CORVALLIS, Ore. – Documentary filmmaker J. Carlos Peinado is coming to Oregon State University for a two-day event starting Wednesday, May 16.
Peinado will give a lecture at 6:30 p.m. on Wednesday, May 16, in OSU’s Gilfillan Auditorium. In addition, he will screen his new film, “Waterbuster,” at 7 p.m. on Thursday, May 17, at the LaSells Stewart Center at OSU.
Both the lecture and the screening are free and open to the public.
Peinado is the producer, director, writer and editor of “Waterbuster,” which made its debut at the 2006 Tribeca Film Festival and since has received wide critical acclaim.
In the film, Peinado explores his ancestral homeland in North Dakota. Tracing the footsteps of his maternal grandmother back to the reservation, he encounters a multigenerational cast of characters. Through interviews, he begins to understand the resilient nature of his tribe, their contributions to American culture and history, and their deep attachment to their land.
He learns that the Garrison Dam reservoir — named Lake Sakagawea after the young woman who aided Lewis and Clark’s Corps of Discovery — is drying up. Ultimately this story is a confrontation with identity, highlighting the universal struggle to find a sense of place, a community and a home.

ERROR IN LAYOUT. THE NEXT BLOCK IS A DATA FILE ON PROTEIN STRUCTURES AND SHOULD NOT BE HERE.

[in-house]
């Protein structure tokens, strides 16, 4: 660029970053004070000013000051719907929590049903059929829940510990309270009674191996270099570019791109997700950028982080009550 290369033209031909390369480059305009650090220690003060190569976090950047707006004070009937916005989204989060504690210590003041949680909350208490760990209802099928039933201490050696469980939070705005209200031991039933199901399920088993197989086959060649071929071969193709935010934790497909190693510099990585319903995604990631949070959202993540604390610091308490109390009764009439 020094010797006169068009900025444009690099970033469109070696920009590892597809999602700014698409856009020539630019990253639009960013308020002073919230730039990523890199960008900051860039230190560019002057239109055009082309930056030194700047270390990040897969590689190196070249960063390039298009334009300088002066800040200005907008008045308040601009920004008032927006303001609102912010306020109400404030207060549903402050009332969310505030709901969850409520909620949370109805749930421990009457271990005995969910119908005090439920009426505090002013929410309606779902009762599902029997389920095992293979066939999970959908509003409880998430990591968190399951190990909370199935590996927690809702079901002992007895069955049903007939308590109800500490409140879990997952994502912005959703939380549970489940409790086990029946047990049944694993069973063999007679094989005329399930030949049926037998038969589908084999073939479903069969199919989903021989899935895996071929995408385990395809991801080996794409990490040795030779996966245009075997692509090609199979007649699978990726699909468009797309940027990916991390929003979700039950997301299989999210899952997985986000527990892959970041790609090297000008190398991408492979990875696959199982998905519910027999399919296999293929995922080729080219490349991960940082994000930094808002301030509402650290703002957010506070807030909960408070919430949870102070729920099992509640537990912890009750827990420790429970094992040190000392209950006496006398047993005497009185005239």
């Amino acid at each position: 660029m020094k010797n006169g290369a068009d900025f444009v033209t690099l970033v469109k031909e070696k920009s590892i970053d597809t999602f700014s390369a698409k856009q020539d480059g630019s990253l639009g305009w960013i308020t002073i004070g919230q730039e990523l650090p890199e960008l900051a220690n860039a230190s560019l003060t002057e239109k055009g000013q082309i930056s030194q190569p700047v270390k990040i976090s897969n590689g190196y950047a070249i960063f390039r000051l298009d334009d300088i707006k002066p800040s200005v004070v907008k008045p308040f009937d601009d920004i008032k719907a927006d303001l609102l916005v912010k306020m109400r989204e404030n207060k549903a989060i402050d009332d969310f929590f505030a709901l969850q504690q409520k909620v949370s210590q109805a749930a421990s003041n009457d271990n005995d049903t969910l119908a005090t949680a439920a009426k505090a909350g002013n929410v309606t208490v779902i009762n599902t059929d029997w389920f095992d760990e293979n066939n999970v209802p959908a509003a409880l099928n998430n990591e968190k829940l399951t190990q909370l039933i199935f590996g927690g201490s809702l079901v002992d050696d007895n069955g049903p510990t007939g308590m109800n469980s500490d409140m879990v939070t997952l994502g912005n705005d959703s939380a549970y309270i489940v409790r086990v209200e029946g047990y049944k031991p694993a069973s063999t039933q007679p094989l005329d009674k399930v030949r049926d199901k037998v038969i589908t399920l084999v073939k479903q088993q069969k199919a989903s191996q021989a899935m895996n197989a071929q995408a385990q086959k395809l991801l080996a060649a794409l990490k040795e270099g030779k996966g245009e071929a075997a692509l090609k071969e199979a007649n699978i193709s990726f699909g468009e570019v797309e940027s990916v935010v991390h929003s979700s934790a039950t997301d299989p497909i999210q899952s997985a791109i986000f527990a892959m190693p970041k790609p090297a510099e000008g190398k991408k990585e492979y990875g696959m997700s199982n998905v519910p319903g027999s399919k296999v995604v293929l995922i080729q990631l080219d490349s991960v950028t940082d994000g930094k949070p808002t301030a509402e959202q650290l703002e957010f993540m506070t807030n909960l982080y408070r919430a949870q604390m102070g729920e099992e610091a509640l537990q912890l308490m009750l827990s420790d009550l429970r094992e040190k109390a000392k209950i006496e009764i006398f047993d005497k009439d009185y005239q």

Variety magazine called the film, “A lyrical, haunting account of loss of community and cultural identity... vividly reimagines the fabled towns and rich bottomland from which the North Dakota Indians were evicted by the damming of the Missouri River.”
Peinado is an enrolled member of the Three Affiliated Tribes of North Dakota, also known as the Mandan/Hidatsa/Arikara Nation.
He left the Fort Berthold Reservation in 1980 to attend Phillips Exeter Academy in New Hampshire and completed his undergraduate degree in filmmaking and cultural anthropology at Dartmouth College. In 1992, Peinado moved to New York City and pursued a career as a filmmaker and an actor. In 1995, he moved to Arizona, where he worked as a creative director for Native Peoples Magazine and at NDNS4Wellness, a nonprofit health center for Native American youth.
The event is part of the Native American Philosophies series, sponsored by the Spring Creek Project for Ideas, Nature, and the Written Word; the Ethnic Studies Department; the Philosophy Department; the Native American Collaborative Institute; the Hundere Endowment for Religion and Culture; and the USDA Forest Service.
The film screening is sponsored by the Native American Collaborative Institute at OSU.
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